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Chuck Close Prints: Process and Collaboration

July 30, 2006 – October 8, 2006

installation view of the Chuck Close Prints exhibition, showing rows of framed artworks displayed on walls and a large artwork in a thick platform or frame on the round
installation view of the Chuck Close Prints exhibition, featuring framed artworks on several different walls in a gallery space
installation view of the Chuck Close Prints exhibition, featuring framed artworks on several different walls in a gallery space
installation view of the Chuck Close Prints exhibition, featuring framed artworks on several different walls in a gallery space and a large artwork on a platform

Overview

Chuck Close, an acclaimed American painter, began making prints in 1972. Since then he has continuously produced works in a variety of print media, all of which he considers primary forms of expression. This exhibition is the first comprehensive survey of the artist’s groundbreaking innovations and achievements in printmaking. Including approximately 100 prints, it documents the creative and often highly experimental ways in which he has elaborated upon the signature subject of his paintings—monumental close-ups of the human face. Close begins with a photograph of his own making, previously realized as a painting or drawing, and may interpret and reinterpret it in different printmaking techniques over the course of years.

In its comprehensiveness, Chuck Close Prints demonstrates how the artist—in collaboration with his master printers—has challenged the boundaries of mezzotint, etching, aquatint, lithography, silkscreen, linoleum cut, and the Japanese and European woodcut. The unusual inclusion of progressive and state proofs, as well as actual woodblocks, etching plates, and other print matrices, gives insight into the range of Close’s artistic processes.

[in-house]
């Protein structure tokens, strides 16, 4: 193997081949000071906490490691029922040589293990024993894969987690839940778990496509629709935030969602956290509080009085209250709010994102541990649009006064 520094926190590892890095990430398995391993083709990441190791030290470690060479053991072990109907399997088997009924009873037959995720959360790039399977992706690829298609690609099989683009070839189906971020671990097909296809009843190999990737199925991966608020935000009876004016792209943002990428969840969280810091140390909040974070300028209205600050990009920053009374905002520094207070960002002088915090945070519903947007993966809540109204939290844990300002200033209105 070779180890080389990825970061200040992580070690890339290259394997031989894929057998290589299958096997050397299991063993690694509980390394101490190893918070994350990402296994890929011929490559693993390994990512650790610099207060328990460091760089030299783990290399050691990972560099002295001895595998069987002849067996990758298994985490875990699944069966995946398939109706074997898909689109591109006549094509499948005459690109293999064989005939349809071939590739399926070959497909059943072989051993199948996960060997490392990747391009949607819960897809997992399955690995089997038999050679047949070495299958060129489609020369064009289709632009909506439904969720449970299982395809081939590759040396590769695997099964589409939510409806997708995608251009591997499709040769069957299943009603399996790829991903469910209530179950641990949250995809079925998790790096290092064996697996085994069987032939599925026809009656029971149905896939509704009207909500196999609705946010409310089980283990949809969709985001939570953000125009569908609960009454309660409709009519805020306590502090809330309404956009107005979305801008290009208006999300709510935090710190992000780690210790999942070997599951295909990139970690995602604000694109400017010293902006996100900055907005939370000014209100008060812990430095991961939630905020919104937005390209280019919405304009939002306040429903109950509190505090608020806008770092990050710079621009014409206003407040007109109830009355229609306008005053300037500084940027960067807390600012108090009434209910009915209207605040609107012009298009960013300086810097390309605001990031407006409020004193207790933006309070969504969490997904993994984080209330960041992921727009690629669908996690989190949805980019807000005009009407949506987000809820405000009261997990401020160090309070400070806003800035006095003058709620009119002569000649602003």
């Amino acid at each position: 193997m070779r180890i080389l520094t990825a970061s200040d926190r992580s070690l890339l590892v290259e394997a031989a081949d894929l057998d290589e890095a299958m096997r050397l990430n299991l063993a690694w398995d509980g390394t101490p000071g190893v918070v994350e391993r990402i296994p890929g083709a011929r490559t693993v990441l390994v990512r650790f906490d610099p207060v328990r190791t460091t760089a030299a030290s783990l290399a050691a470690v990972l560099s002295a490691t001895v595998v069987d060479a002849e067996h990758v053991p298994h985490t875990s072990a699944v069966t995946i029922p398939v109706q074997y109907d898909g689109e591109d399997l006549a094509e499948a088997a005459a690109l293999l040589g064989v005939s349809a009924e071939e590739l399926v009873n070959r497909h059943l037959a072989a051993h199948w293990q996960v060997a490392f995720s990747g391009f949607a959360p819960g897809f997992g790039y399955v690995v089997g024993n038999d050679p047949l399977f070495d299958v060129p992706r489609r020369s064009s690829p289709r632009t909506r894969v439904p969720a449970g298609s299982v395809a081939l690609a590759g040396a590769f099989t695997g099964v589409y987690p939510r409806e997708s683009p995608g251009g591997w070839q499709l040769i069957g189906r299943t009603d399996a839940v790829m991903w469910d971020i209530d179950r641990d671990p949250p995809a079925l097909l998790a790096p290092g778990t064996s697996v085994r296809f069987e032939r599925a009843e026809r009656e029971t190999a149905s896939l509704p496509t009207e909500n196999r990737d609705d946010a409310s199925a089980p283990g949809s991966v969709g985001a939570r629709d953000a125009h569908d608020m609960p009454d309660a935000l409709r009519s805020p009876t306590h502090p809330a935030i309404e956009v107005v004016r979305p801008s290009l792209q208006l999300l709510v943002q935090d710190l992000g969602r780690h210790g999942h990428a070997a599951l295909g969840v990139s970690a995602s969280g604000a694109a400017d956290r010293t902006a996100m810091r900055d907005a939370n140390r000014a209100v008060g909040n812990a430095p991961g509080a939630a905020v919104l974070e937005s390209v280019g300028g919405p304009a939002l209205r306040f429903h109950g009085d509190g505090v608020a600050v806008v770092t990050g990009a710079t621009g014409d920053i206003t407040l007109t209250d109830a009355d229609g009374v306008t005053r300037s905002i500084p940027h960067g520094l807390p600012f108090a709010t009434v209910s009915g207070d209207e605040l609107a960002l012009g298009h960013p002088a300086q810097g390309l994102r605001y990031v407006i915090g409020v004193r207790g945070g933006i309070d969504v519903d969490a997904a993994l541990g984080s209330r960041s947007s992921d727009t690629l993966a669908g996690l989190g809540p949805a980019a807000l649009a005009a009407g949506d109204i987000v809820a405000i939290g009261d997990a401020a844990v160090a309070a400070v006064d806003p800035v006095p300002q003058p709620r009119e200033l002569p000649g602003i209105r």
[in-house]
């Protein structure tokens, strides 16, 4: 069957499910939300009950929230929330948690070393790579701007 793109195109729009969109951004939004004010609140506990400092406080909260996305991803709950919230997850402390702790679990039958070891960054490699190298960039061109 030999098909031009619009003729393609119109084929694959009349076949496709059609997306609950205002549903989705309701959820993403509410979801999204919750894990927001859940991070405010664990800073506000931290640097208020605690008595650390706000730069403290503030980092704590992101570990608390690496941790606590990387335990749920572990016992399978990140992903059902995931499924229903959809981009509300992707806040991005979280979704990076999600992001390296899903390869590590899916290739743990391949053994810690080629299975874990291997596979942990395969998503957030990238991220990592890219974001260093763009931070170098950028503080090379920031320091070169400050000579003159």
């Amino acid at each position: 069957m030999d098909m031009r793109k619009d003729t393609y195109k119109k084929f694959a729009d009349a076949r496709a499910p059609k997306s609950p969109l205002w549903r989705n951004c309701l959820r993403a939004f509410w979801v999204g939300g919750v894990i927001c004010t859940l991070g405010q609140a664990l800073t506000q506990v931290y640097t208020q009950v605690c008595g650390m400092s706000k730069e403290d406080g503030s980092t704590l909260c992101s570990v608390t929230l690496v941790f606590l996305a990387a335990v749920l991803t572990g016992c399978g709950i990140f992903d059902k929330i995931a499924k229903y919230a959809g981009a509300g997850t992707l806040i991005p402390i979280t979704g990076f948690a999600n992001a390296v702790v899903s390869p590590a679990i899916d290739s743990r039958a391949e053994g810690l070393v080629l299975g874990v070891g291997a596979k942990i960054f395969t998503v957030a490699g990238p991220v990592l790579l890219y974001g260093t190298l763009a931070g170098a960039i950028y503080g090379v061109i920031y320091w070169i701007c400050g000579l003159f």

Making images of faces for more than thirty-five years, Close at an earlier point used the term “head,” suggesting a complicated relationship to works that are titled by first names only. The heads are those of friends or family—or very often himself. Like the paintings and drawings, his prints show that his interests are formal and conceptual. Close is engaged with how scale, texture, marks on paper, and color inks affect perception and our awareness of the artist’s creative choices. At the same time, his preoccupation with process as a source of meaning in its own right is also a basis for the making of images of great psychological immediacy. Close considers a face to be “a roadmap of human experience.” To this extent, his work falls within and extends the realm of traditional portraiture.


Exhibition Support

Chuck Close Prints: Process and Collaboration was organized by the Blaffer Gallery, the Art Museum of the University of Houston. The exhibition and publication have been generously underwritten by the Neuberger Berman Foundation. The exhibition was made possible, in part, by major grants from the Lannan Foundation and by Jon and Mary Shirley, and by generous grants from The Eleanor and Frank Freed Foundation, and Houston Endowment Inc. Financial support has also been provided by Jonathan and Marita Fairbanks, Dorene and Frank Herzog, Andrew and Gretchen McFarland, Carey Shuart, and The Wortham Foundation, Inc., with additional funds from Karen and Eric Pulaski, and Suzanne Slesin and Michael Steinberg, and Texas Commission on the Arts.

The Wisconsin presentation of Chuck Close Prints: Process and Collaboration has been made possible by generous funding from the Madison Print Club; Miller Brewing Company; Jan Marshall Fox and Don Bednarek; the Dane County Cultural Affairs Commission with additional funds from the Endres Mfg. Company Foundation and the Overture Foundation; Daniel Erdman; Hausmann-Johnson Insurance; the Terry Family Foundation; the Madison Arts Commission; a grant from the Wisconsin Arts Board with funds from the State of Wisconsin; and the Art League of the Madison Museum of Contemporary Art.